THE NATURAL ENVIRONMENT
The island of La Gomera, 373 km2 has been shaped by strong forces of erosion. From the large central plateau, a network of barrancos (deep ravines) radiate outwards to the coast. Sheer and abrupt, these ravines are often only accessible at their mouth where they meet the sea. In the wild ravines of the north, the geologically oldest zone, the land levels out only at the coast. In contrast, the ravines of the geologically younger south have open, canyon-shaped sections between which form wide, raised plateaux.
La Gomera’s climate is determined by the trade winds that arrive from the northwest carrying humidity, and by the abrupt mountainous terrain. The combination of these factors is responsible for the climatic differences between the north and south. The highest point, el Alto de Garajonay (1487 m), and the central plateau cause the humid winds of the northwest to develop into clouds. Rain falls heavily in this central area around the Monte del Cedro, in a phenomenon known as “horizontal rain”. This is produced when the water carried by the trade winds comes in contact with trees or rocks of a lower temperature, condenses and is deposited on their surfaces in the form of tiny drops of water, which then fall to the ground. This phenomenon occurs in the high part of the island where the laurel forest grows, and ensures the renewal of the island’s water reserves.
The climatic and mountainous conditions give rise to distinct bioclimatic zones as one passes from the coast to the summit of the island. From sea level to 300 – 400 m windward or 600 m leeward is coastal scrubland with its multi-coloured flora including interesting endemic species. Above this zone is the thermophilic forest consisting of a few tree species, notably beautiful groves of junipers (Juniperus phoenicea) and canary date palms (Phoenix canariensis), scrubland and many flowers, including endemic species. These days little remains of the thermophilic forest ecosystem in its original state. In the higher zones, with their high humidity caused by the trade winds, grows the leafy, evergreen laurel forest known as laurisilva.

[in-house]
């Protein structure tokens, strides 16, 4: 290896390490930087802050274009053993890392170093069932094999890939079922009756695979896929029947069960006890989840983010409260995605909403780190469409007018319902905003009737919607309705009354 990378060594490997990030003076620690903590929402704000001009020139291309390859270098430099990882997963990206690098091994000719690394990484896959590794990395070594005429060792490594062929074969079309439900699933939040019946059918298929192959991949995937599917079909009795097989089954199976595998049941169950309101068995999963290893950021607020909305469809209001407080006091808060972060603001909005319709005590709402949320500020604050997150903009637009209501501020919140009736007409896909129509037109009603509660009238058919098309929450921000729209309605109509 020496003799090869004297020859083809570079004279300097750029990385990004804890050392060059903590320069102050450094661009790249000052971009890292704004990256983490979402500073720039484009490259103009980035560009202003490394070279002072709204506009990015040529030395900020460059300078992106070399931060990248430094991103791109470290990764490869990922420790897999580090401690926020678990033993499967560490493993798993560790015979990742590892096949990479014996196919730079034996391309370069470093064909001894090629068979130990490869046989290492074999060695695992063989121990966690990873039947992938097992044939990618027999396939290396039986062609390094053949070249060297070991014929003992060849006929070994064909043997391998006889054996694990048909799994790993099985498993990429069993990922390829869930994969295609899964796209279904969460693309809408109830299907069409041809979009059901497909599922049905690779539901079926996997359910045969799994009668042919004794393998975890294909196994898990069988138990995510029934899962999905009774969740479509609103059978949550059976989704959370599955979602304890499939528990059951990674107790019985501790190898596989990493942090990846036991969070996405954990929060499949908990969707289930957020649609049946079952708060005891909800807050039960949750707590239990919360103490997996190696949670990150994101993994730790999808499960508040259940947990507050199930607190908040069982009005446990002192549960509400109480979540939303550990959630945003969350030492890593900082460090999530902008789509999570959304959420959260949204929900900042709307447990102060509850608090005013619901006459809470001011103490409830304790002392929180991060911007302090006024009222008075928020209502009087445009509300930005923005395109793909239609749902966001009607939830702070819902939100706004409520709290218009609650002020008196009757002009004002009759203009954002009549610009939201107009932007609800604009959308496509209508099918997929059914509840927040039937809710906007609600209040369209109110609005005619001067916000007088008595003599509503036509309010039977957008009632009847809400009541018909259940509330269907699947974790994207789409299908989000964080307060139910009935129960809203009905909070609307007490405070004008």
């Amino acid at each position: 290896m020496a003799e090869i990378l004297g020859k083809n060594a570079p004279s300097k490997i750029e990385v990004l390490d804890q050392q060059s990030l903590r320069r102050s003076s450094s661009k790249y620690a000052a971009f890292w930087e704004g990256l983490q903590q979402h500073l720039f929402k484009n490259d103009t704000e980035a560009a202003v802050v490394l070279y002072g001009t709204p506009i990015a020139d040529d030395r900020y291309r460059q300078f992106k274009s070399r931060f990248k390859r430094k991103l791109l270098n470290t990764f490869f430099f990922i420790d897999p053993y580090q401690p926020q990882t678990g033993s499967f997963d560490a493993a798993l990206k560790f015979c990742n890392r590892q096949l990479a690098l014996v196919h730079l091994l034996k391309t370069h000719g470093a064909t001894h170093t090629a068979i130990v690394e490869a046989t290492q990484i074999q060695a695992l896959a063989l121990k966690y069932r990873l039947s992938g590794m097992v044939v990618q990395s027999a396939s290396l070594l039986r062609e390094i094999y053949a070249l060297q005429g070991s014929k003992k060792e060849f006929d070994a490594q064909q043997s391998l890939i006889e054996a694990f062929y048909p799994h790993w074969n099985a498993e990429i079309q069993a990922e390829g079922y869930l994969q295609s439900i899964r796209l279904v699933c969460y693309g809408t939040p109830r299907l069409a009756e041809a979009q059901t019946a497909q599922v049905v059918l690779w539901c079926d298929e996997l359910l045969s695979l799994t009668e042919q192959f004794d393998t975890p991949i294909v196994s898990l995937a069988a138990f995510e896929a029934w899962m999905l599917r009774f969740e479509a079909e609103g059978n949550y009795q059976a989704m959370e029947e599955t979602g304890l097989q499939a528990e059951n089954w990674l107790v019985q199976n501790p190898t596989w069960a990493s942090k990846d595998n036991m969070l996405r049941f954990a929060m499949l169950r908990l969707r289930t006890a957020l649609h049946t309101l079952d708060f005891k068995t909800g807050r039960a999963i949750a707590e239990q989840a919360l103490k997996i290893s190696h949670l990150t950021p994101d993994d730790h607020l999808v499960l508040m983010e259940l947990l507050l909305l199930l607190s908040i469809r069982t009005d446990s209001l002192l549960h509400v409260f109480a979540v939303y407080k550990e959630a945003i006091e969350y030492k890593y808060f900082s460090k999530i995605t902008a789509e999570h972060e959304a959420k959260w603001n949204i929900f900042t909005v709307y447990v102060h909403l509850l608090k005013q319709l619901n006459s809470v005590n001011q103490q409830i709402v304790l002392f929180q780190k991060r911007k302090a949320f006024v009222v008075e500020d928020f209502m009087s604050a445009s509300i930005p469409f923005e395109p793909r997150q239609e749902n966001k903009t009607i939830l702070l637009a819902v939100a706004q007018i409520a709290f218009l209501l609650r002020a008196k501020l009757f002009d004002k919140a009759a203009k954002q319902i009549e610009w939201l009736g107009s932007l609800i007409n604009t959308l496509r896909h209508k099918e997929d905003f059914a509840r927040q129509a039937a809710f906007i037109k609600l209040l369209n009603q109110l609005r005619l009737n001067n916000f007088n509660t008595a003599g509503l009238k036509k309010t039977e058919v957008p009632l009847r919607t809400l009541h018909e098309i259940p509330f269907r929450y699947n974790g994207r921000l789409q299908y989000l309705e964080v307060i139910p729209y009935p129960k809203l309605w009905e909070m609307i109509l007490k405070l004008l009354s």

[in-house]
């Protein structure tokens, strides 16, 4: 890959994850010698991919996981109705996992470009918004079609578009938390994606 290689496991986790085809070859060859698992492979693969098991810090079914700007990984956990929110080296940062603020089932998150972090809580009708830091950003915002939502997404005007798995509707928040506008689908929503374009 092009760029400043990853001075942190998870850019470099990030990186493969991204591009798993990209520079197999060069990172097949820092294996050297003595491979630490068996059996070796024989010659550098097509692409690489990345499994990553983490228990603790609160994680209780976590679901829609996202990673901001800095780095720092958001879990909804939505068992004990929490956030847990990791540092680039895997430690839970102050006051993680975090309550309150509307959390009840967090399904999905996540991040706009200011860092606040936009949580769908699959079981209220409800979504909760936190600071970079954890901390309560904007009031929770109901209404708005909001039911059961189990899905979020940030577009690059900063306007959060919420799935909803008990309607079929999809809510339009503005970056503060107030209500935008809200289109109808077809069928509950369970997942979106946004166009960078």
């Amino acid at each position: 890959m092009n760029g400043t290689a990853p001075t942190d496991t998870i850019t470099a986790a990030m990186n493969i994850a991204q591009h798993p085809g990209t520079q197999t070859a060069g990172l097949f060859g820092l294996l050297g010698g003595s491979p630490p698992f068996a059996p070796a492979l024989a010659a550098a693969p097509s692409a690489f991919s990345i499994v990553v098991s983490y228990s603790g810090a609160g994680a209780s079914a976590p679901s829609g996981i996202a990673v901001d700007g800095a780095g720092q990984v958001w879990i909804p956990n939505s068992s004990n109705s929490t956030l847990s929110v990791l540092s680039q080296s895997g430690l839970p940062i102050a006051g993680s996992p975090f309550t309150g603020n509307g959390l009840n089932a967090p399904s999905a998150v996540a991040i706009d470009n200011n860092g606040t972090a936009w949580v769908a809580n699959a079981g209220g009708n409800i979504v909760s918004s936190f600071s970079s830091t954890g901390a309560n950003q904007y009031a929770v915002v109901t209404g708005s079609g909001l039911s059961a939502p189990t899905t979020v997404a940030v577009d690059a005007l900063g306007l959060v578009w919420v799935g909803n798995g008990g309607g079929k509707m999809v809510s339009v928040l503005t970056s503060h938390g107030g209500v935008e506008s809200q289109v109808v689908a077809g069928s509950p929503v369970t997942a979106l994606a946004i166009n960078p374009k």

THE CULTURAL ENVIRONMENT
The network of paths on the island illustrates how previous generations adapted to their surroundings and to the isolation in which they traditionally lived. Many paths possibly date from the pre-Hispanic era and up until recently were the only forms of communication between districts. Today’s roads did not exist until the 1940s.
La Gomera’s population was traditionally dispersed widely in small settlements. This isolation, caused by the difficulty of moving around the island, favoured a subsistence economy. The major settlements, where the majority of the island’s population is concentrated, developed in the big ravines. The country houses, dispersed around the island, are usually found near the mountainous centre where resources are more abundant.
Strategies of adaptation to and exploitation of the environment, such as the traditional use of rainwater, show how previous generations accumulated experience of living in their natural surroundings. This ancient way of interpreting the environment comes to life at specific times of the year. Known as cabañuelas (ancient knowledge), predictions about the weather in the following year are made based on interpretation of clouds and tides.